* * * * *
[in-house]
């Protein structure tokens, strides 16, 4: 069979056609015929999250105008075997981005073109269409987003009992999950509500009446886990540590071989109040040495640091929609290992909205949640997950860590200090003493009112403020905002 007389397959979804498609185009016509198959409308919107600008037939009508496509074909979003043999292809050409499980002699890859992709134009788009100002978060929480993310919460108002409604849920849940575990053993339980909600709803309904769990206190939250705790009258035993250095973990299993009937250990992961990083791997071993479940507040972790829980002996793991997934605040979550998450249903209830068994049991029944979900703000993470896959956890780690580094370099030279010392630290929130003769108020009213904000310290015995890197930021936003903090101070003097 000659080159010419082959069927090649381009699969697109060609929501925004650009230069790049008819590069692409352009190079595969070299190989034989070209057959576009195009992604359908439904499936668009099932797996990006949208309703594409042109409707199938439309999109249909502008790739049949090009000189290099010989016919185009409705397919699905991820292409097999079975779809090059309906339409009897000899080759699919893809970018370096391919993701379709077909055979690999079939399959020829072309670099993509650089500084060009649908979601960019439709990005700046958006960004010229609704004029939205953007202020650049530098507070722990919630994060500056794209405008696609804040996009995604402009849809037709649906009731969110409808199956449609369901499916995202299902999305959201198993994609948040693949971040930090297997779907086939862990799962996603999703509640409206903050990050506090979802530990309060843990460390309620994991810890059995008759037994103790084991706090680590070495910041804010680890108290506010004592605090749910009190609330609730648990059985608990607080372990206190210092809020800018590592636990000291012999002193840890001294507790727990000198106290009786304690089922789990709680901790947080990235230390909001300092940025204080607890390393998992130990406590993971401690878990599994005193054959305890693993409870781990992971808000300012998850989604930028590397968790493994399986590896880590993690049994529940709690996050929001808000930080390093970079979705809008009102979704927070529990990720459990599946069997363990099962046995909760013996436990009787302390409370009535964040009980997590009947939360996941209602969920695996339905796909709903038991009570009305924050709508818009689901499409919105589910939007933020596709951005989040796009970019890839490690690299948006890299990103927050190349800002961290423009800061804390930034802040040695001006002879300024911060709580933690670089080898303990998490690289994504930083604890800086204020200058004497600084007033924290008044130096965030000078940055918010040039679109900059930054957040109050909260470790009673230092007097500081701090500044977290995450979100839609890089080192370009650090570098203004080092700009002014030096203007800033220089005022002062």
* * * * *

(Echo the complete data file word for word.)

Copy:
[in-house]
């Protein structure tokens, strides 16, 4: 069979056609015929999250105008075997981005073109269409987003009992999950509500009446886990540590071989109040040495640091929609290992909205949640997950860590200090003493009112403020905002 007389397959979804498609185009016509198959409308919107600008037939009508496509074909979003043999292809050409499980002699890859992709134009788009100002978060929480993310919460108002409604849920849940575990053993339980909600709803309904769990206190939250705790009258035993250095973990299993009937250990992961990083791997071993479940507040972790829980002996793991997934605040979550998450249903209830068994049991029944979900703000993470896959956890780690580094370099030279010392630290929130003769108020009213904000310290015995890197930021936003903090101070003097 000659080159010419082959069927090649381009699969697109060609929501925004650009230069790049008819590069692409352009190079595969070299190989034989070209057959576009195009992604359908439904499936668009099932797996990006949208309703594409042109409707199938439309999109249909502008790739049949090009000189290099010989016919185009409705397919699905991820292409097999079975779809090059309906339409009897000899080759699919893809970018370096391919993701379709077909055979690999079939399959020829072309670099993509650089500084060009649908979601960019439709990005700046958006960004010229609704004029939205953007202020650049530098507070722990919630994060500056794209405008696609804040996009995604402009849809037709649906009731969110409808199956449609369901499916995202299902999305959201198993994609948040693949971040930090297997779907086939862990799962996603999703509640409206903050990050506090979802530990309060843990460390309620994991810890059995008759037994103790084991706090680590070495910041804010680890108290506010004592605090749910009190609330609730648990059985608990607080372990206190210092809020800018590592636990000291012999002193840890001294507790727990000198106290009786304690089922789990709680901790947080990235230390909001300092940025204080607890390393998992130990406590993971401690878990599994005193054959305890693993409870781990992971808000300012998850989604930028590397968790493994399986590896880590993690049994529940709690996050929001808000930080390093970079979705809008009102979704927070529990990720459990599946069997363990099962046995909760013996436990009787302390409370009535964040009980997590009947939360996941209602969920695996339905796909709903038991009570009305924050709508818009689901499409919105589910939007933020596709951005989040796009970019890839490690690299948006890299990103927050190349800002961290423009800061804390930034802040040695001006002879300024911060709580933690670089080898303990998490690289994504930083604890800086204020200058004497600084007033924290008044130096965030000078940055918010040039679109900059930054957040109050909260470790009673230092007097500081701090500044977290995450979100839609890089080192370009650090570098203004080092700009002014030096203007800033220089005022002062």